AJAX have just taken delivery of their latest tanks. These have been specially painted in the Berlin Brigade urban camouflage scheme and will be used for UK training as part of an ongoing study into proving and improving the utility of Main Battle Tanks in the urban environment.

AJAX are the urban specialists within the Regiment and will be looking to test current doctrine, tactics and procedures whilst experimenting with other techniques from across NATO and the rest of the world.

The brick red, slate gray marine blue and arctic green of the camo hails from the old pattern used on 18 Chieftain Main Battle Tanks assigned to the armored squadron of the British Army’s Berlin Brigade in the 1980s.

British Army Chieftain tanks of the Berlin armored squadron, taking part in the Allied Forces Day parade in June 1989 via Wiki

According to the Tank Museum, the “Berlin” pattern originates back to 1982 when the CO commanding the 4/7 Royal Dragoon Guards tank squadron in Berlin felt that the normal Green paint scheme of the British Army was incompatible with its current urban environment.

The story of how “well” it worked, from the Tank Museum:

[A] senior MOD official was invited to Germany to inspect the new camo, and when he looked out of the window he is said to have remarked: “I can’t see your f*****g tank, must be a good idea” – what he wasn’t told was the Chieftain had typically broken down en route and no tank was there at all.

By the way, if you are curious about the eye painted on the turrets: These were painted on many of the tank corps vehicles and dates back to 1918, when one Eu Tong Sen, a prominent Malayan businessman of Chinese decent, paid £6,000 for a rather expensive Mark V tank via subscription. He insisted that, like Chinese river junks that have eyes to guide them in their travels, it should have eyes painted on it. British regulars familiar with Hamsa evil eye charms from prior Indian service also likely chimed in that they would repel evil.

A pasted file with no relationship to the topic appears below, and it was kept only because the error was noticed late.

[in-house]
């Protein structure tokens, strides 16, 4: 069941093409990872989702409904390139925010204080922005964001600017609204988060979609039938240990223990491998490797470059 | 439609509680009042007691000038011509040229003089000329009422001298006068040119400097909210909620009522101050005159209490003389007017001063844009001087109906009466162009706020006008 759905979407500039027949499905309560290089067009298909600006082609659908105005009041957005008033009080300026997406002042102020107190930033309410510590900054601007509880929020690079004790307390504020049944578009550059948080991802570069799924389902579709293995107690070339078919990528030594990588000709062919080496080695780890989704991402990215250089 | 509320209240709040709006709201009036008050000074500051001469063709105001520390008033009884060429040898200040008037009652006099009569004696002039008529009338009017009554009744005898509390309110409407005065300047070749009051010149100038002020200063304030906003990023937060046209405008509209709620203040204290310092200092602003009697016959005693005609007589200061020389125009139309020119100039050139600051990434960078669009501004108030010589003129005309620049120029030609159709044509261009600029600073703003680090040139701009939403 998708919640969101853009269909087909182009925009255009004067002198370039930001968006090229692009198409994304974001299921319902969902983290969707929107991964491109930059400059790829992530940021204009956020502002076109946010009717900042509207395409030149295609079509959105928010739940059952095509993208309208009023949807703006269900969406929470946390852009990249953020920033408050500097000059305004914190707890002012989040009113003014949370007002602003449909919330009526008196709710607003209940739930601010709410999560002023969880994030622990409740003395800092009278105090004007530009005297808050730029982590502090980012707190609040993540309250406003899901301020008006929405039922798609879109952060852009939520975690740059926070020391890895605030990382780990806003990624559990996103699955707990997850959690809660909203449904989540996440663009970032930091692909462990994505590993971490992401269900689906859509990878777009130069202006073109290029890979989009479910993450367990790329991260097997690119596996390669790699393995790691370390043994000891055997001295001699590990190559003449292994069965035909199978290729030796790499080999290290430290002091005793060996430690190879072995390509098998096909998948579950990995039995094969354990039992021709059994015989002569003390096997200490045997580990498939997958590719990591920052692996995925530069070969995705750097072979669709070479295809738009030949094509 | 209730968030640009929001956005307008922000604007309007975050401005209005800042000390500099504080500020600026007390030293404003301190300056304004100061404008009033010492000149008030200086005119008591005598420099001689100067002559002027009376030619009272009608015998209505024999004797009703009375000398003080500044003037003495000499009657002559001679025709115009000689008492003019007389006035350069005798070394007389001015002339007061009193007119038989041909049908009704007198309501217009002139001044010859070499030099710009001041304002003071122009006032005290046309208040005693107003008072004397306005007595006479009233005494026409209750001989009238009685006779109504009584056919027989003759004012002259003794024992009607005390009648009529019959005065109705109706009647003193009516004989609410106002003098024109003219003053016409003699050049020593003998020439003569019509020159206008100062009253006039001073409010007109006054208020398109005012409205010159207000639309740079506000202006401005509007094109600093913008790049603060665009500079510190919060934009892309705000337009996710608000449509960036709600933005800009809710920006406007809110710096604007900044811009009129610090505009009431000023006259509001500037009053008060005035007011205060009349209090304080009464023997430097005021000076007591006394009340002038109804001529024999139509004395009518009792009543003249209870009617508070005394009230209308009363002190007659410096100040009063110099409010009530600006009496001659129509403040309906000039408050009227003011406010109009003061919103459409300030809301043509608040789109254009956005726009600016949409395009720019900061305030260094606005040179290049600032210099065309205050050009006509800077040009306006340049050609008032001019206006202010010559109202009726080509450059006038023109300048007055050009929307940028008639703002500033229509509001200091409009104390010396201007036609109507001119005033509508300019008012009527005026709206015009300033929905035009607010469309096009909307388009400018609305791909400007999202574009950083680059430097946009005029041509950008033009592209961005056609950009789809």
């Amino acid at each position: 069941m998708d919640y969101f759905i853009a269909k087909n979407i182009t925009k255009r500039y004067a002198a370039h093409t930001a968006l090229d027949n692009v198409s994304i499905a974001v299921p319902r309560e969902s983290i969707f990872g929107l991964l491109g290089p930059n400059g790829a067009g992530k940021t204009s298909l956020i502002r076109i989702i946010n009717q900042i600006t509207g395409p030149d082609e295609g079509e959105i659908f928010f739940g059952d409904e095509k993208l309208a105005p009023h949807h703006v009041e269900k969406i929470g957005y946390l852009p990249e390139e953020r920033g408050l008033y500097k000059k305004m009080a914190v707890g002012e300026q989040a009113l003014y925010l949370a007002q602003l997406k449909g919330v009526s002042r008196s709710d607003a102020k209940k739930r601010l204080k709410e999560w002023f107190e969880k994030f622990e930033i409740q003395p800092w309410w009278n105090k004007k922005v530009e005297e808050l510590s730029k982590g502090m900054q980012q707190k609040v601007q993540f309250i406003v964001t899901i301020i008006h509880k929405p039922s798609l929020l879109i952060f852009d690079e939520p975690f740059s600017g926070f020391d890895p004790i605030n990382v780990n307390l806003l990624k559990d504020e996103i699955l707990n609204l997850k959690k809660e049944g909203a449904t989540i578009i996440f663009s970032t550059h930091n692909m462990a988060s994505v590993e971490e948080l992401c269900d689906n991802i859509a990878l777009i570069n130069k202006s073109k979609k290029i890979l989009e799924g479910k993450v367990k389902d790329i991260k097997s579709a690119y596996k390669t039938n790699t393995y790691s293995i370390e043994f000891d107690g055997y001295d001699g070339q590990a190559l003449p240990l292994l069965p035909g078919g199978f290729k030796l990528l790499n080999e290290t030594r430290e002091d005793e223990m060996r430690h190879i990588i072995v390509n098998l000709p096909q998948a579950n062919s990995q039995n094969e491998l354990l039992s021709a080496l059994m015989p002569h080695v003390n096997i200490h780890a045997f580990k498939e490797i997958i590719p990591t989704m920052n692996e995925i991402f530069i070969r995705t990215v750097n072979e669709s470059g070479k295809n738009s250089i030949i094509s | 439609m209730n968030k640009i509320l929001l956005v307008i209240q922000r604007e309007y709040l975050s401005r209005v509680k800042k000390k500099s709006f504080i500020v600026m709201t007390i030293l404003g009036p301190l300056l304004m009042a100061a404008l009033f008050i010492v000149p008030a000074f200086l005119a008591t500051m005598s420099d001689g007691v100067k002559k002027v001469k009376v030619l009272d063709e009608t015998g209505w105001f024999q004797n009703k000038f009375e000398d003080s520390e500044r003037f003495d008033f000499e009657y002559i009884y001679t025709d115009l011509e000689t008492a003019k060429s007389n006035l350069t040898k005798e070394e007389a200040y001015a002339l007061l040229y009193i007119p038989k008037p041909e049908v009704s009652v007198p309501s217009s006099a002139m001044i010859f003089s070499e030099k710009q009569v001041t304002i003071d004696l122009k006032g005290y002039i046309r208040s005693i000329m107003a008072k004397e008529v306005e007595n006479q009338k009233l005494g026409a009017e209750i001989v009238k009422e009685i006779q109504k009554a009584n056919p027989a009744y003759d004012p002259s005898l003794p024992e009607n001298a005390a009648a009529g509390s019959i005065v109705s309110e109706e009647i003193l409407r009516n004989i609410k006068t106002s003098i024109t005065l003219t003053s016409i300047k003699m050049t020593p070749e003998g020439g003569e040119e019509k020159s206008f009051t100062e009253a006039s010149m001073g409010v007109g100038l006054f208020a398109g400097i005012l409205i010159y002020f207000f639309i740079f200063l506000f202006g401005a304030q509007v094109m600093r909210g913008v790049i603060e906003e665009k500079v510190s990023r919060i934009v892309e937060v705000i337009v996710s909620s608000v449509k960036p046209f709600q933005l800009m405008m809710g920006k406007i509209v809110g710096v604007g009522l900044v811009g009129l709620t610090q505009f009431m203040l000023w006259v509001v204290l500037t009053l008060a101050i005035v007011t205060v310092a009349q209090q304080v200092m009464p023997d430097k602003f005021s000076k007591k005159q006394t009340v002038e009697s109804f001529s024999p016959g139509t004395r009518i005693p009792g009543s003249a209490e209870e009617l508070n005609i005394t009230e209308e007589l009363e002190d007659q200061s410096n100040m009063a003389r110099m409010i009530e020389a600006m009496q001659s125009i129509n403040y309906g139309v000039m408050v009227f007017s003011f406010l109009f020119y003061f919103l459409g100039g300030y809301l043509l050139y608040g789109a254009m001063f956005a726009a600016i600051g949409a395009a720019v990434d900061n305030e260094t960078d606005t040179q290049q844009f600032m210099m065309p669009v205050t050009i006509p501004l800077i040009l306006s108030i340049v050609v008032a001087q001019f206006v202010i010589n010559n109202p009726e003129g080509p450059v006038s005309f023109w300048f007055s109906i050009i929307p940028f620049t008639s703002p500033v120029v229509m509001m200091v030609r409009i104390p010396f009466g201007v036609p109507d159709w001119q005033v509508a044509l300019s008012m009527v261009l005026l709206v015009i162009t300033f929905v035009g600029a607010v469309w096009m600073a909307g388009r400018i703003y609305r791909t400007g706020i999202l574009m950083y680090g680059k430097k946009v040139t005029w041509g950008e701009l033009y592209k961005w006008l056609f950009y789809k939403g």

The eyes seemed like a good idea either way to Tommies in France and was copied on other tanks in the field, a tradition that has endured in 1 RTR today.

The Pats are now in charge of the Palace

On Sunday 18 June 18 a company of 85 personnel from the 2nd Battalion, Princess Patricia’s Canadian Light Infantry (2 PPCLI) and 35 members of the Royal Canadian Artillery Band took over the Queen’s Guard at Buckingham Palace for the first time in history. The mounting of the Queen’s Guard will continue until 3 July.